Canadian banks TD and BMO on Thursday each reframed the timelines by which they expect their pending acquisitions to close.
TD now says it expects its $13.4 billion purchase of Memphis, Tennessee-based First Horizon to be complete in the first half of fiscal 2023, according to quarterly earnings results it issued Thursday. TD’s fiscal year ends Oct. 31, so that puts the target date at April 30, 2023.
TD had previously targeted 2023’s first financial quarter (Jan. 31), according to The Globe and Mail. But the bank included a price variable when it first proposed the deal in February.
First Horizon stockholders were due to receive $25 per share regardless but will now receive an additional $0.65 per share because the acquisition did not close before Nov. 27. Either party may terminate the deal if it doesn’t close by Feb. 27, 2023, but the timeline may also be extended to May 27.
"We don't control the timing of all the regulatory approvals, but we are confident that we'll get closing within the timeline that we've put out," TD CEO Bharat Masrani told analysts Thursday, according to American Banker.
U.S. regulators have generally taken extra time to review mergers and acquisitions since President Joe Biden issued an executive order in July 2021, demanding “more robust scrutiny” of bank combinations.
The $2.6 billion merger between New York Community Bank and Flagstar, for example, took 19 months to complete. The banks extended the transaction’s timeline twice and shifted the surviving entity to a national bank charter from a state one to get approval.
The TD-First Horizon deal, which would expand the Canadian bank’s footprint in the Southeast and create the U.S.’s sixth-largest bank, has seen exceptional pushback.
Community advocates at an August public hearing with regulators raised concerns over TD’s track record on mortgage lending to borrowers of color.
Later in the month, a dozen groups — led by the Center for Responsible Lending — wrote to officials at the Office of the Comptroller of the Currency (OCC) and the Federal Reserve Bank of Philadelphia, urging them to curb the deal over the amount TD collects in overdraft fees relative to like-sized banks.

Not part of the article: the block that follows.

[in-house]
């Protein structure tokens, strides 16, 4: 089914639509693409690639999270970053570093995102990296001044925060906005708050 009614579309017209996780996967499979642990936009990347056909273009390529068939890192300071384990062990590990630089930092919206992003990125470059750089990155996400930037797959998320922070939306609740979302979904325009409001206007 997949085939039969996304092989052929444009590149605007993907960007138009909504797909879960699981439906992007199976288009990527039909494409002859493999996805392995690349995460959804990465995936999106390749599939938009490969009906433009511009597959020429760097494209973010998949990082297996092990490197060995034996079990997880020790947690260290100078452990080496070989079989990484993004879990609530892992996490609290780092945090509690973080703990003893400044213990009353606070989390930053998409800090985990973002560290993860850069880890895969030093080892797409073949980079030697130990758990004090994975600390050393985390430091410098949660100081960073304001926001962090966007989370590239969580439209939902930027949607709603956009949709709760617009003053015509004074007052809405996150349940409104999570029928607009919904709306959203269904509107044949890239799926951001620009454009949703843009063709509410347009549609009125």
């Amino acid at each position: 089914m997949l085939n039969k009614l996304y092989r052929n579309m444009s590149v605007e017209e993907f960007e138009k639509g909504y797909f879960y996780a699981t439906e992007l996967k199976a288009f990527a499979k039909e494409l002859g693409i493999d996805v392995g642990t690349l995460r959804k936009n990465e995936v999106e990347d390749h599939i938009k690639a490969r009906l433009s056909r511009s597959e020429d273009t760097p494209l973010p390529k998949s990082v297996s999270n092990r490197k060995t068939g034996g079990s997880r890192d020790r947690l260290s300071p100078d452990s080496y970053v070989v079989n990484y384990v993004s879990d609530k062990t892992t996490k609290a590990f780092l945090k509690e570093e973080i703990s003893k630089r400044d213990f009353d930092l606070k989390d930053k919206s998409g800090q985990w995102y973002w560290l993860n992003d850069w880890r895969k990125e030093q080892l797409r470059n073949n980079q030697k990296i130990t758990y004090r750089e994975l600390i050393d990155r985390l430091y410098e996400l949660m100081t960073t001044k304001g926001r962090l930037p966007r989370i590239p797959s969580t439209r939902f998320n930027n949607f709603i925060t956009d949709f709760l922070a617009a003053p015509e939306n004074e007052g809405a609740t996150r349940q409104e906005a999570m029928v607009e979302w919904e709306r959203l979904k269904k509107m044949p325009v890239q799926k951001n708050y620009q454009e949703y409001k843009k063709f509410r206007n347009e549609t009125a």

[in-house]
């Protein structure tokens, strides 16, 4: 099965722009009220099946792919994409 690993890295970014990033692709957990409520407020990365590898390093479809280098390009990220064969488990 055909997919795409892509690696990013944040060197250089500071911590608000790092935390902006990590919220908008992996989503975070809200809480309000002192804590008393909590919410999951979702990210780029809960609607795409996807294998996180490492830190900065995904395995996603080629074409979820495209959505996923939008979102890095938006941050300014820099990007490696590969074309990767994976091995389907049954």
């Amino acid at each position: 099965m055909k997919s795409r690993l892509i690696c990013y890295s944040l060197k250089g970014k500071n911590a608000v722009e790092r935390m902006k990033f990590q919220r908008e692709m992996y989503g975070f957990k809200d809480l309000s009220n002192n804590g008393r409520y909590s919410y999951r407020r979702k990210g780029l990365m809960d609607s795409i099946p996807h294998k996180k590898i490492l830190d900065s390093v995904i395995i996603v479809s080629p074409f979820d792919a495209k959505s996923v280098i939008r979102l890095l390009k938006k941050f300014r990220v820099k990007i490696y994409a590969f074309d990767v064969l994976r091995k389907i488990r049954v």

And Sen. Elizabeth Warren, D-MA, wrote the OCC in June, asking the regulator to block the acquisition over allegations that TD incentivized employees to enroll customers in new accounts and services like overdraft protection without their consent, according to a Capitol Forum report.
If last year is any indicator, the banking space could see a flurry of deal approval at the last minute. The Federal Reserve, in the last week before Christmas, gave the green light to three acquisitions: Webster Bank’s $5.1 billion tie-up with Sterling Bancorp; WSFS Financial’s $976.4 million purchase of Bryn Mawr Trust; and the $2.2 billion merger between First Citizens BancShares and CIT Group.
BMO’s new timeline
Expedited approval would be welcome news for BMO, whose $16.3 billion proposed acquisition of Bank of the West from France’s BNP Paribas reaches the one-year threshold Dec. 20. The Canadian bank initially expected that deal to close by the end of 2022.
Bank executives, on a quarterly earnings call Thursday, said they now estimate the transaction will wrap up in the first quarter of 2023.
"We're saying first quarter of 2023. Is it first fiscal quarter or first calendar quarter? We don't know," BMO CEO Darryl White said Thursday, according to American Banker.
White followed up by saying the Bank of the West deal is "rounding third base.” That may be a nod to BMO’s pledge Monday to commit $40 billion to underserved communities — much of that in California, where Bank of the West is based — in a move meant to assuage regulators and the deal’s opponents.
As with the TD-First Horizon tie-up, community groups at a public hearing expressed concern over BMO’s mortgage lending to nonwhites and the potential impact of the merger on areas the bank would newly serve.
In its earnings statement Thursday, BMO reiterated a commitment not to close any Bank of the West branches and to retain the bank’s front-line branch employees.
BMO may stand to inherit fewer assets than initially thought, however. The Canadian lender Thursday said it expects to add roughly $92 billion in assets, $76 billion in deposits and $59 billion in loans as a result of the Bank of the West deal. That compares with an estimated $105 billion in assets, $89 billion of deposits and $56 billion of loans as of last year.